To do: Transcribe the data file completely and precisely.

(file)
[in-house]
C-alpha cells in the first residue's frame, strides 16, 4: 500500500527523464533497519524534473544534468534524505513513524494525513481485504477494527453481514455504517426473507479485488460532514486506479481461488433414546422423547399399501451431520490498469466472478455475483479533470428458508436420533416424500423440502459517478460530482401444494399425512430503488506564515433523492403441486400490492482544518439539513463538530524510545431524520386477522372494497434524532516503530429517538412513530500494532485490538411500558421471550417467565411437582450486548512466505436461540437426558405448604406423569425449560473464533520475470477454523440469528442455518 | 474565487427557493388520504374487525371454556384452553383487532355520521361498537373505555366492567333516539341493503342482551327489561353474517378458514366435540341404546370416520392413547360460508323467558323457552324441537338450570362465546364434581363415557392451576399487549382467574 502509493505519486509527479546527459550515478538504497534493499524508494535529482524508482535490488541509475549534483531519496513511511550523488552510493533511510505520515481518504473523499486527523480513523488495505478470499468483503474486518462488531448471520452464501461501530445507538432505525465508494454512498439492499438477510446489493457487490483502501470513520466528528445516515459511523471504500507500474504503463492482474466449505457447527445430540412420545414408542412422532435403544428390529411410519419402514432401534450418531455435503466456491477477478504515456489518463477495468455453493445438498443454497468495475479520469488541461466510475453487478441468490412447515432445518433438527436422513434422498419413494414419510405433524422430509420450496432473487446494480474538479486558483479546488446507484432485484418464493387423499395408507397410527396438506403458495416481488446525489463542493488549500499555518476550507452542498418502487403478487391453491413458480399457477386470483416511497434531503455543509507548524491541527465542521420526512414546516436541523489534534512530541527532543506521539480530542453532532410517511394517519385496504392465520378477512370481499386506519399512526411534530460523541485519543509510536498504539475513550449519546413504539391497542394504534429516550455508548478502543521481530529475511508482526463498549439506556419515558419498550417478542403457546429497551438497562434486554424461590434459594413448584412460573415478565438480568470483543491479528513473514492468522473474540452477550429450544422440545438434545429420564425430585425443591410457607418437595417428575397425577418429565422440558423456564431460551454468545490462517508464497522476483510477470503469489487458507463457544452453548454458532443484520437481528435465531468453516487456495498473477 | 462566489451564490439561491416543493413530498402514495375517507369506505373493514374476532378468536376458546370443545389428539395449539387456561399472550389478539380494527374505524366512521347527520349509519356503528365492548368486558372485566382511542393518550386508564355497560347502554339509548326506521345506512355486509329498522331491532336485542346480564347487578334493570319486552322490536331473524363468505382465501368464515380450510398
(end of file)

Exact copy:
[in-house]
C-alpha cells in the first residue's frame, strides 16, 4: 500500500527523464533497519524534473544534468534524505513513524494525513481485504477494527453481514455504517426473507479485488460532514486506479481461488433414546422423547399399501451431520490498469466472478455475483479533470428458508436420533416424500423440502459517478460530482401444494399425512430503488506564515433523492403441486400490492482544518439539513463538530524510545431524520386477522372494497434524532516503530429517538412513530500494532485490538411500558421471550417467565411437582450486548512466505436461540437426558405448604406423569425449560473464533520475470477454523440469528442455518 | 474565487427557493388520504374487525371454556384452553383487532355520521361498537373505555366492567333516539341493503342482551327489561353474517378458514366435540341404546370416520392413547360460508323467558323457552324441537338450570362465546364434581363415557392451576399487549382467574 502509493505519486509527479546527459550515478538504497534493499524508494535529482524508482535490488541509475549534483531519496513511511550523488552510493533511510505520515481518504473523499486527523480513523488495505478470499468483503474486518462488531448471520452464501461501530445507538432505525465508494454512498439492499438477510446489493457487490483502501470513520466528528445516515459511523471504500507500474504503463492482474466449505457447527445430540412420545414408542412422532435403544428390529411410519419402514432401534450418531455435503466456491477477478504515456489518463477495468455453493445438498443454497468495475479520469488541461466510475453487478441468490412447515432445518433438527436422513434422498419413494414419510405433524422430509420450496432473487446494480474538479486558483479546488446507484432485484418464493387423499395408507397410527396438506403458495416481488446525489463542493488549500499555518476550507452542498418502487403478487391453491413458480399457477386470483416511497434531503455543509507548524491541527465542521420526512414546516436541523489534534512530541527532543506521539480530542453532532410517511394517519385496504392465520378477512370481499386506519399512526411534530460523541485519543509510536498504539475513550449519546413504539391497542394504534429516550455508548478502543521481530529475511508482526463498549439506556419515558419498550417478542403457546429497551438497562434486554424461590434459594413448584412460573415478565438480568470483543491479528513473514492468522473474540452477550429450544422440545438434545429420564425430585425443591410457607418437595417428575397425577418429565422440558423456564431460551454468545490462517508464497522476483510477470503469489487458507463457544452453548454458532443484520437481528435465531468453516487456495498473477 | 462566489451564490439561491416543493413530498402514495375517507369506505373493514374476532378468536376458546370443545389428539395449539387456561399472550389478539380494527374505524366512521347527520349509519356503528365492548368486558372485566382511542393518550386508564355497560347502554339509548326506521345506512355486509329498522331491532336485542346480564347487578334493570319486552322490536331473524363468505382465501368464515380450510398